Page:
Tag Archives: Mass Transit

On Board #24

July 22, 10:04 a.m.
B train – 7th Avenue to 42nd Street

A young girl, probably 6, is bored. She holds the bar next to her seat in two places, her hands six inches apart. She looks up often at the people standing in the car, before returning her head to rest on her right hand, which she’s curled around the handle bar. Her father, a large man in an orange t-shirt, jeans shorts, and generic sneakers, leans over and says something. She laughs. Next to him is a woman who might be related, also Hispanic, about the same age as the man.

“Are we almost there?” the girl asks. She has begun attempting to climb the pole.

They are visiting from Florida. His father is in the hospital, has been there or a while, but does not know his son is here, in New York. The man and his daughter are going to a museum – the Met? Natural History? – and then will surprise his father at the hospital. The woman appears to be a relative, but not a wife. She spends most of the ride reading from what looks like my Intro to Theology book from high school, and was unaware that the father was sick.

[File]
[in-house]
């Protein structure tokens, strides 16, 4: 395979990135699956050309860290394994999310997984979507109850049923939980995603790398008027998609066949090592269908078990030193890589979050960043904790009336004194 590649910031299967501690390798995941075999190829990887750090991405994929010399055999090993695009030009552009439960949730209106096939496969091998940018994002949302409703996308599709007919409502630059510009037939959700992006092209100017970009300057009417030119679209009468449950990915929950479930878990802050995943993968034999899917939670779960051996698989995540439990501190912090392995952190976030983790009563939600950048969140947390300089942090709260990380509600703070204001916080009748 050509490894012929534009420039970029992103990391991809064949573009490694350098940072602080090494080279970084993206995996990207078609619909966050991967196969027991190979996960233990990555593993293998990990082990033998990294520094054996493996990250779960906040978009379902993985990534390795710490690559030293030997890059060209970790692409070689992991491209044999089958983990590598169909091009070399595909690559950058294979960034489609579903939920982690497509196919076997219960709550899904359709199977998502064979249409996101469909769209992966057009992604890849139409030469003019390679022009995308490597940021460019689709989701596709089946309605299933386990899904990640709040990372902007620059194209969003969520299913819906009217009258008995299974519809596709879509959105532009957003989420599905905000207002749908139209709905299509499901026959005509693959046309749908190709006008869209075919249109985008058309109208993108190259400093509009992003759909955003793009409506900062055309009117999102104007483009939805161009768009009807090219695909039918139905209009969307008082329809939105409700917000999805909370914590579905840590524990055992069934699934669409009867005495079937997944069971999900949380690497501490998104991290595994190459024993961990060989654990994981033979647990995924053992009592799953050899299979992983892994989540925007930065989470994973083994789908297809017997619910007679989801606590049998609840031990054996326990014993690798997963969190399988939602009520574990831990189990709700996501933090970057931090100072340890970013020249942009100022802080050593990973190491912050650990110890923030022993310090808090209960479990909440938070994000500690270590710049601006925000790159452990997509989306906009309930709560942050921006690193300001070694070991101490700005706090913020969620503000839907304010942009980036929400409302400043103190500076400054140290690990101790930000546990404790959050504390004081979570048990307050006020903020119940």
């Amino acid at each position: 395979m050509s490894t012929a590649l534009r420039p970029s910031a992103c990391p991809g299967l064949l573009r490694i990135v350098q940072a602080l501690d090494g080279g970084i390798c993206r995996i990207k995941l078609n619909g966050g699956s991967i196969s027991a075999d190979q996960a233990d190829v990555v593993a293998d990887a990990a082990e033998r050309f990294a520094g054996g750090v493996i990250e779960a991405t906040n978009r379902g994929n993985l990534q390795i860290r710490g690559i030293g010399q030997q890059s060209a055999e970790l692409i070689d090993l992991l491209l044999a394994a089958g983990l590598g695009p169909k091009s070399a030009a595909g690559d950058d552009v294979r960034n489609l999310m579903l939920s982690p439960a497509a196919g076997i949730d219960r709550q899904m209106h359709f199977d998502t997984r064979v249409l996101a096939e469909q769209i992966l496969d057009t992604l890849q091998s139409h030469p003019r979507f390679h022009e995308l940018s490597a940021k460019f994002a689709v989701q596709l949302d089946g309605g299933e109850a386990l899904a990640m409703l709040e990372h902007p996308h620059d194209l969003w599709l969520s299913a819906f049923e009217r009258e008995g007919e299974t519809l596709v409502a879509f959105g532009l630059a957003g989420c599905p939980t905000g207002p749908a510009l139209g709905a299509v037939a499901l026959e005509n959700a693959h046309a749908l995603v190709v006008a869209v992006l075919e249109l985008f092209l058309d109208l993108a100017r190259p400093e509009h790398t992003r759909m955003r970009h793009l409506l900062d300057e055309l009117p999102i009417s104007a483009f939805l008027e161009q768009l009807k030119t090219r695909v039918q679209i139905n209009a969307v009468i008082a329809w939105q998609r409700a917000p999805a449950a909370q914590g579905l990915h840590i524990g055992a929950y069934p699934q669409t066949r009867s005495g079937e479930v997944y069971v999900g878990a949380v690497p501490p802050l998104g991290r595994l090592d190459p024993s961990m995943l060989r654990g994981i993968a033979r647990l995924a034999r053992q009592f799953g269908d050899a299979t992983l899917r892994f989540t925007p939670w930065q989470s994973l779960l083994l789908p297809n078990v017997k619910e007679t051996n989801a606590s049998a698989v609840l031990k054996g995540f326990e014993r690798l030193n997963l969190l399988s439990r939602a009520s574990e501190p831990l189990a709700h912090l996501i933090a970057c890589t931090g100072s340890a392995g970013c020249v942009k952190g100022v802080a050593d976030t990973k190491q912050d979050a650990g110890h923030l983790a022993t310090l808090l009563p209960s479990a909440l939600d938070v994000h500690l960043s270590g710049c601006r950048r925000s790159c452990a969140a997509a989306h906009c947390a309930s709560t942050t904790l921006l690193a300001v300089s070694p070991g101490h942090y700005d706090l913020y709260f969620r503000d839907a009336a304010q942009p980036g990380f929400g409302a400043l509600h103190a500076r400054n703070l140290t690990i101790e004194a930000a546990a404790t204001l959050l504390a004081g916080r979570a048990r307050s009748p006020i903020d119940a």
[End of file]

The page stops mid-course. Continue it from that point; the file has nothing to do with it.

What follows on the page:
Everyone around them is silent. An older Chinese couple, a large man with his iPod plugged in and his eyes closed, and a 65-year old white man whose look of nothingness suggests he’s worked all his life and is unsure what to do now. Down the car a black man in a dark grey suit holds his face with his right hand posed like a brace flying buttress. The cathedral, his head, seems to be staring at nothing in particular, thinking hard about something very serious. Across from him, an Indian man, tall and hulking, has passed out on his laptop bag.